They say there are five stages of grief: Denial, Anger, Bargaining, Depression and, finally, Acceptance. When Wellington’s recruiters had the All of Government recruitment services contract foisted upon them back in 2012, they were told in tender documents that one of the chief aims of the exercise was to cut $30 million from the Government’s annual agency recruitment spend.
In a relatively small recruitment community, this number represented a big impact to the bottom lines and balance sheets of recruitment firms only just dusting themselves off from the recession.
Grief, for that princely sum lost, set in.
Denial featured strongly at first, with a number of prominent brands making a show of denouncing the exercise and declaring that they wouldn’t lower themselves to bidding for such meagre fees and rates. Recruitment firms like Find, Parker Bridge and Global Attract have remained on the outside and don’t appear to have suffered too badly for it, whereas some of the firms who dropped their pants so low to stagger into the party have struggled to find a way to make it work.
Anger manifested itself in many places, not least of them the comments section of my blog posts at the time, with the post All-Of-Government Recruitment A Bitter Pill To Swallow still the most read in the five years of this blog’s existence.
Bargaining followed. There was talk of one large global brand not making the panel, before using their position of global power and influence, now waning, to lobby their way into the contract. Some of the companies previously in denial, like 920 and Talent International, changed their tunes when it became apparent that it was probably better to be in than out, purchasing Talent Point and Neal Andrews respectively in order to gain entry to the party.
Depression was the primary feature of the rest of 2012 and most of 2013. As Auckland’s economy started gathering speed and Christchurch began reinventing itself, John Key told a gathering of Auckland business people “The reality is even Wellington is dying and we don’t know how to turn it around.” Recruitment Directors pined for the dwindling whiteboard stats and expense account cuts, while desperately seeking ways to rejig their teams and commission plans to eke out a profit from the Government vacancies they filled.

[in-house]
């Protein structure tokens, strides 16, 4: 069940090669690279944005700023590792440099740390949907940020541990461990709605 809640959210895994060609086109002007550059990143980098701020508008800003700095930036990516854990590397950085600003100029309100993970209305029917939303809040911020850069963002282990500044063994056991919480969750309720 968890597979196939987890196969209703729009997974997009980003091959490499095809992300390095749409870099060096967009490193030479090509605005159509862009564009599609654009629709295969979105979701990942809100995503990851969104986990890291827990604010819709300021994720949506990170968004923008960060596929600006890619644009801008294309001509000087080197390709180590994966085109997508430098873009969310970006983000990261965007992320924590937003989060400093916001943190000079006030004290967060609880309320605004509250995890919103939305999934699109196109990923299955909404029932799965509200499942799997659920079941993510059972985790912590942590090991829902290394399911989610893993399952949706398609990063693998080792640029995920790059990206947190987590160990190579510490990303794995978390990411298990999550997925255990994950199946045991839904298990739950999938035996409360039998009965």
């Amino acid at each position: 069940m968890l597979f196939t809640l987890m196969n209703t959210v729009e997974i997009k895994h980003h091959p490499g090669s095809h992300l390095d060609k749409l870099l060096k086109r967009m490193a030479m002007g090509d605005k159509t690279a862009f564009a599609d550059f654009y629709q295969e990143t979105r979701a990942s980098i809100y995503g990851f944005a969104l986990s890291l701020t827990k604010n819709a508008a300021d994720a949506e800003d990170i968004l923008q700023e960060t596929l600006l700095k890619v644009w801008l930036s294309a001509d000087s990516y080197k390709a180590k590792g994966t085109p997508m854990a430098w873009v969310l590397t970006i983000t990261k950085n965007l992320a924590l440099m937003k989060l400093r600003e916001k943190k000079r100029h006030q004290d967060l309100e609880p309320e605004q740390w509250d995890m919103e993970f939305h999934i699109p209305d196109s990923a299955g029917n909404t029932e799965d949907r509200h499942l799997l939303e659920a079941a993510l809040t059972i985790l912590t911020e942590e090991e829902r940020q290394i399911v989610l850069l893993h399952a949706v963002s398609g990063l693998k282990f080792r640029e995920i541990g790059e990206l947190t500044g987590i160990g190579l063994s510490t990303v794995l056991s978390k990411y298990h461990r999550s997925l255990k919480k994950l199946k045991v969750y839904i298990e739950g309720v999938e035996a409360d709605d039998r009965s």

And then we finally arrive at Acceptance. In a visit to Wellington last week I found a town full of recruiters reasonably satisfied and happy that AOG’s procurement people had decided to roll the contract on for another year with the existing panel in place. In medieval times the downtrodden serfs begrudgingly paid tithes to the landlords in their castles, leaving very little to live off from working their fields, but they were certainly happier to be safely ensconced within the town walls rather than left to forage for grubs out in the wolf-infested forests. The reality is that, after nearly three years, there are a core collection of firms, of varying sizes, who have found ways to make delivering to the AOG contract work for them. Having finally reached this state, they are in no mood to suddenly have the drawbridge lowered to welcome in the outside hordes once again.
Anecdotal commentary from a couple of sources are that the Government have shaved about $16 million off their annual spend too, so it’s only half as bad as expected. Well done Wellington recruiters, keep on keeping on.
As an aside I’ll be back in Wellington again next week, talking at an event being organised by Contractor Management company The Detail and online payroll and timesheeting company Flexitime. Come along, say hi, listen to my ramblings on flexible working, and have a drink or two. It’ll be great to meet some of my Whiteboard readers from our oh so cool little Capital.
RSVP here. Hopefully see you there.